On Whitehall Street the big rigs rumble from the western ring road on their way to the Port of Melbourne. There’s a hold up ahead at the red light and I manage to dance swiftly between two eighteen wheelers and get to the middle strip before trying again on the outbound lanes. A truck roars past. I’m just about to cross when a Toyota speeds around the truck behind it and I have to jump back onto the strip of grass. I won’t get another chance for six more trucks at least. The noise is deafening.

I’m on the pedestrian-bike path now, a narrow freeway snaking into the city. Truckies dangling cigarettes wander into the warehouse cafeteria to get their egg and bacon sandwiches, muffins and sweet weak coffees. The man from Nexus Concrete Pouring jumps out of his cab, smoking and listening to the whine of talk back radio. A big bruiser of a man, he reeks of vanilla-violet cologne as he cuts in front of me to get to his greasy breakfast. Five minutes later I’m at the intersection of Footscray Rd where I turn to face the city.


The bridge across the Maribyrnong River roars with trucks. The bike-pedestrian pathway narrows to a metre and a half. I press myself against the metal railings to stay as far away from the massive fenders and wheels as I can, cyclists whizzing past me in either direction. Two big rigs blow their horns in greeting as they pass each other. Diesel fumes choke the scent of eucalyptus and the brackish fug of the river as the air mass pushes me into the railings.

As they roll up to enter the traffic the trucks from the port rarely stop for pedestrians or cyclists. Then a driver stops three metres before the entrance to Footscray road to let us pass. I give him a friendly wave and speed across. The battered stretch of bike path with the eighteen wheelers roaring past on the bridge broadens to a bike-pedestrian freeway on the two-kilometre stretch past the Port of Melbourne. From this perspective the Eureka tower on the south bank of the Yarra river appears to stand taller than the purple neon crown of the Rialto Building on Collins Street, both retaining their relative height at such distance.

I think about the winter walks of a few months past: of the crisp, dry peacock dawn, the fingernail moon rising over Jupiter and Venus, and the counterpoise of deep depression and the glorious depth of field in the heavens. I’m much stronger now, mid-Spring, even though the sun rings brassy and mundane as it burns off the mackerel sky ahead.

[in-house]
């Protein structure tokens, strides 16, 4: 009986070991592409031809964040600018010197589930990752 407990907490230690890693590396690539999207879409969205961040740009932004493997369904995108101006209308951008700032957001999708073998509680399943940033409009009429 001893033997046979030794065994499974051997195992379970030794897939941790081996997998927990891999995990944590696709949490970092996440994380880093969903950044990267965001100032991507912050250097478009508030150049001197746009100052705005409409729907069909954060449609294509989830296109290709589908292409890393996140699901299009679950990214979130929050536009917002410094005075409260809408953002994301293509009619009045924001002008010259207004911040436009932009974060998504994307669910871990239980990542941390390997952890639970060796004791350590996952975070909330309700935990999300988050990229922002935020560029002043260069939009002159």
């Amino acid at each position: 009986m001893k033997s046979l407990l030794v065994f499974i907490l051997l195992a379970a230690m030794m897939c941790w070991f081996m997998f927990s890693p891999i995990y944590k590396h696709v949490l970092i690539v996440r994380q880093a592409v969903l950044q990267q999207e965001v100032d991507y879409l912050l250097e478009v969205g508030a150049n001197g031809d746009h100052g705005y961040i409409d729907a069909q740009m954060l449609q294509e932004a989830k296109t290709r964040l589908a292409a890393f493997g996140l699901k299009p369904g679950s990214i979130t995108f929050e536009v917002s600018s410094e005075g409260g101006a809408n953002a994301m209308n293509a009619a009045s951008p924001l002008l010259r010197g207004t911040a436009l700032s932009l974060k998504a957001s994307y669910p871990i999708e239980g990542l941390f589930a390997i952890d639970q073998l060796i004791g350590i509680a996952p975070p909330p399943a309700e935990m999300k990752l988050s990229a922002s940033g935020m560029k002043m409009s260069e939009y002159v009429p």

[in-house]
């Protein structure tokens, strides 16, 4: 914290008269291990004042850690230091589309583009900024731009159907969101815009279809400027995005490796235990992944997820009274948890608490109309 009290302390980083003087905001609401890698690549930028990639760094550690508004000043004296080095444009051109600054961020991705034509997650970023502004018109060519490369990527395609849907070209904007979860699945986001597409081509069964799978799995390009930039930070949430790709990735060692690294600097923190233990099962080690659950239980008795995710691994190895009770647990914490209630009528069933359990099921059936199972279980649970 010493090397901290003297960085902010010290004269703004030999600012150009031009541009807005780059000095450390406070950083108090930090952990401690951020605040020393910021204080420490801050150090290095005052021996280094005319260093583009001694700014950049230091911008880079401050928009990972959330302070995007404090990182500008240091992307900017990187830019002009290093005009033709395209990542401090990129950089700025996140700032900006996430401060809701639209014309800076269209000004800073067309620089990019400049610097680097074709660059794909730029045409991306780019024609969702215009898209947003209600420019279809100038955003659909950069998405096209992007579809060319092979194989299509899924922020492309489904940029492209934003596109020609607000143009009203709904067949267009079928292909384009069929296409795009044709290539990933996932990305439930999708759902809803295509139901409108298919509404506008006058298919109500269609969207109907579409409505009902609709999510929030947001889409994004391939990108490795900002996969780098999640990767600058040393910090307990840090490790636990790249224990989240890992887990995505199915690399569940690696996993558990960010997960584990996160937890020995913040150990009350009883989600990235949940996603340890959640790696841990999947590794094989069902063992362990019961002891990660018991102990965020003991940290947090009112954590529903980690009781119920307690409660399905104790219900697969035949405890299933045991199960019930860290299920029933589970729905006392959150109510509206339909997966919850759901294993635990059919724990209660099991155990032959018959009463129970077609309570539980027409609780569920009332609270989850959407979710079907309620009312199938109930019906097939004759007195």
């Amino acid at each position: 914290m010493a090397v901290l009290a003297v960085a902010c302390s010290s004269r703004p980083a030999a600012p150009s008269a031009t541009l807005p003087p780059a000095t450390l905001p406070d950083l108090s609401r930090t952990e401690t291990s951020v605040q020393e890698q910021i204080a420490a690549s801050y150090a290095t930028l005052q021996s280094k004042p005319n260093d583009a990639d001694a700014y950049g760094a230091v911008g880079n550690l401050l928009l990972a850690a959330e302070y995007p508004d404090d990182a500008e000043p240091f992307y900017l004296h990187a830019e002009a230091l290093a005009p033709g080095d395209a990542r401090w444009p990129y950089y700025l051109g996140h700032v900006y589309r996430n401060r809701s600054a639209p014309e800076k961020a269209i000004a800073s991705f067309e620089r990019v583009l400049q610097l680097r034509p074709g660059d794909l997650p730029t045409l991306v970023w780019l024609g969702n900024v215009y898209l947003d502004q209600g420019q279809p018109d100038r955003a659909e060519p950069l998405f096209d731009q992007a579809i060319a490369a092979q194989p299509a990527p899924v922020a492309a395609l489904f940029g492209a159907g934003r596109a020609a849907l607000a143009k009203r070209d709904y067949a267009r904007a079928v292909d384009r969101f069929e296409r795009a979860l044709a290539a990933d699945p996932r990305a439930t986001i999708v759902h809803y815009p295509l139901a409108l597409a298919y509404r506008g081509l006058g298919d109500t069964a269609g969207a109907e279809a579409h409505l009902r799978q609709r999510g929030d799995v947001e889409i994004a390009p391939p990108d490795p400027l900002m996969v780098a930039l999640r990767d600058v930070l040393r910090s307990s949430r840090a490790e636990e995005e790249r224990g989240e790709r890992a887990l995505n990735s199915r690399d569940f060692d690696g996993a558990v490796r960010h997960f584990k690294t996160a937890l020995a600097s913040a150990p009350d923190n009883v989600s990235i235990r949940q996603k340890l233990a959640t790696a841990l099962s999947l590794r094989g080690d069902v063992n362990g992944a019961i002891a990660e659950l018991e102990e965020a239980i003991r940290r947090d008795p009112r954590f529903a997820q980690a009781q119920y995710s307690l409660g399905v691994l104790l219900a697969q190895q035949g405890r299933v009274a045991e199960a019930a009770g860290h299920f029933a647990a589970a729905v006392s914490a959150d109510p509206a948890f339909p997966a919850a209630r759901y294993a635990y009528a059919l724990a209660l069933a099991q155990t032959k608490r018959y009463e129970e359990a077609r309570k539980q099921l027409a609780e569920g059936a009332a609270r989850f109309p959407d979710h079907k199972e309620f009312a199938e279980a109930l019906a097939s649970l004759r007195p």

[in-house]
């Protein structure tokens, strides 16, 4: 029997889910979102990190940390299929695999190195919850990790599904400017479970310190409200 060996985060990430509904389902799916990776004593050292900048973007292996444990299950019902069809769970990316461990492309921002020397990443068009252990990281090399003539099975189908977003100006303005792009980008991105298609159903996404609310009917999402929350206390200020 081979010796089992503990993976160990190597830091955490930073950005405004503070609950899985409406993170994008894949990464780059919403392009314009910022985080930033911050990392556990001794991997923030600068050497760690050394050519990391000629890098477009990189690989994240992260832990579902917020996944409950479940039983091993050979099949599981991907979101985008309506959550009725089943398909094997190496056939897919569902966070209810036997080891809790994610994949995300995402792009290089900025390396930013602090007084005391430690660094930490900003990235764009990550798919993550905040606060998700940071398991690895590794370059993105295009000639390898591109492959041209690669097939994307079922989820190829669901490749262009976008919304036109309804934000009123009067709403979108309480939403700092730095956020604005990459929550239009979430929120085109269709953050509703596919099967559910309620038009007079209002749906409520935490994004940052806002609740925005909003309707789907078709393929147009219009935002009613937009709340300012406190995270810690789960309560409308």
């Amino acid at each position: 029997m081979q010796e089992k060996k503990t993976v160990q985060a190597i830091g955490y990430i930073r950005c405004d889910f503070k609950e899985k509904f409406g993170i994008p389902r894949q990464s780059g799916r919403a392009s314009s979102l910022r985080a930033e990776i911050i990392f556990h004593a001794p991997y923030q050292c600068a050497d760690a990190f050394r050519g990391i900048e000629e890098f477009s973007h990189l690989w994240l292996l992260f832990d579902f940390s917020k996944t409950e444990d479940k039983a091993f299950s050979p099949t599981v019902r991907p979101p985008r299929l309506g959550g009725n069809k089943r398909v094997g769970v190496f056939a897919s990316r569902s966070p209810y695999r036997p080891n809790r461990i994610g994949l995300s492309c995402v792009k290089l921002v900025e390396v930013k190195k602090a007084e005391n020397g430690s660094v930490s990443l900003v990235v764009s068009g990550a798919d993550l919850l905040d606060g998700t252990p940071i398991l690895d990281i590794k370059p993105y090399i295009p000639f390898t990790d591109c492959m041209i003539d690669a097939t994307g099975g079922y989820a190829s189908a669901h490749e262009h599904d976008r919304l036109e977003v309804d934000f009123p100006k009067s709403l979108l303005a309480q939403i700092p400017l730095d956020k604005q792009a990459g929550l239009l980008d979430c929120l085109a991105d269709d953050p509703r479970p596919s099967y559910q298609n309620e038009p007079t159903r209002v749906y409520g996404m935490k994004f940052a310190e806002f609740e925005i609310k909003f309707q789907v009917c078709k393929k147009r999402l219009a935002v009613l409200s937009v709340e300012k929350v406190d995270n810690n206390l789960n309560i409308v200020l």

I miss my two chunky cleaning ladies from the pre-dawn winter walks. I’d usually dash past them before the Maribyrnong River Bridge: small and large, wiry and tubby, like Laurel and Hardy. The conversation never stopped.
“Kim Kardashian’s got a big bum hasn’t she?”
“Trevor’s always reminding me about mine.”
In winter they were swathed in thermal clothing: beanies, scarves, padded coats like two Siberians crossing an icy steppe.
“I’ve never liked Passiona. Do you?”
“Oh I love the passionfruit flavour but there’s no lo-calorie version.”
“Oh a lo-cal Passiona would be pretty nice though wouldn’t it?”
“I’ve got Trevor on the low carb beer now.”
Clouds of steam issued from somewhere near the top of these two barrel-shaped mounds of clothing, as two sets of tiny feet trotted along below.
“What were those sausages like, the ones with apples in them?”
“Trevor says they taste funny with tomato sauce.”
“You just can’t do a sausage without tomato sauce!”
Now, in springtime, nearly summer, they’re gone.

I’ve reached the main unbroken stretch of path, the pedestrian-cyclist freeway running past the port, where one becomes lost in thought, burning off the angst. Gulls circle in alarm over Footscray Rd. Pink and grey galahs graze nonchalantly, ignoring the passers by.

Passing the docks, a chain linked fence separates the path from towers of shipping containers, rust red, green, grey and blue. Containers loom like the Walls of Babylon, partly demolished and rebuilt every week: Maersk, P&O Ned Lloyd, SunnyLog, China Shipping, K-Line. Behind them the huge sunset-coloured Hamburg Sud ziggurat dominates the walls. Behind that, the smaller, deep blue CMA CGM ziggurat pays tribute to its more powerful cousin.

Beyond the container city I see the funnels and superstructures of two big ships being unloaded. The new bulk carriers, piled high with containers, display no graceful lines. They’re merely steel boxes with keels: the blue hulled Rio Chicago out of Monrovia in the grip of massive red cranes preying like dinosaur mantises over a paralysed underbelly: the grey hulled Astoria Bridge out of Panama, loaded to bridge line and listing to starboard. Maybe they loaded the semitrailers on the right and the small cars on the left?

After a big spring wind the chain link fence is a sieve of rubbish, its crown of barbed wire decked with shredded plastic bags. They could be the torn off remnants of an old wedding dress, discarded and battered by rain and diesel fumes. I pass the last of the containers: the Hapag Lloyd tower, the Capital tower, and the metal rubble of Touax, Triton, Cronos, and Tex. The names sound muscular; successful, Teutonic, and on-time.

A lone container takes my fancy, a Yin-named object wedged within these battlements of Yang. It’s from “Florens.” What might the Florens container carry? Surgical equipment from Luxembourg? Herbal medicines from Macau? Maybe it carries harpsichords crafted by flinty old aesthetes in Bretagne? This, I decide, is my shipping container.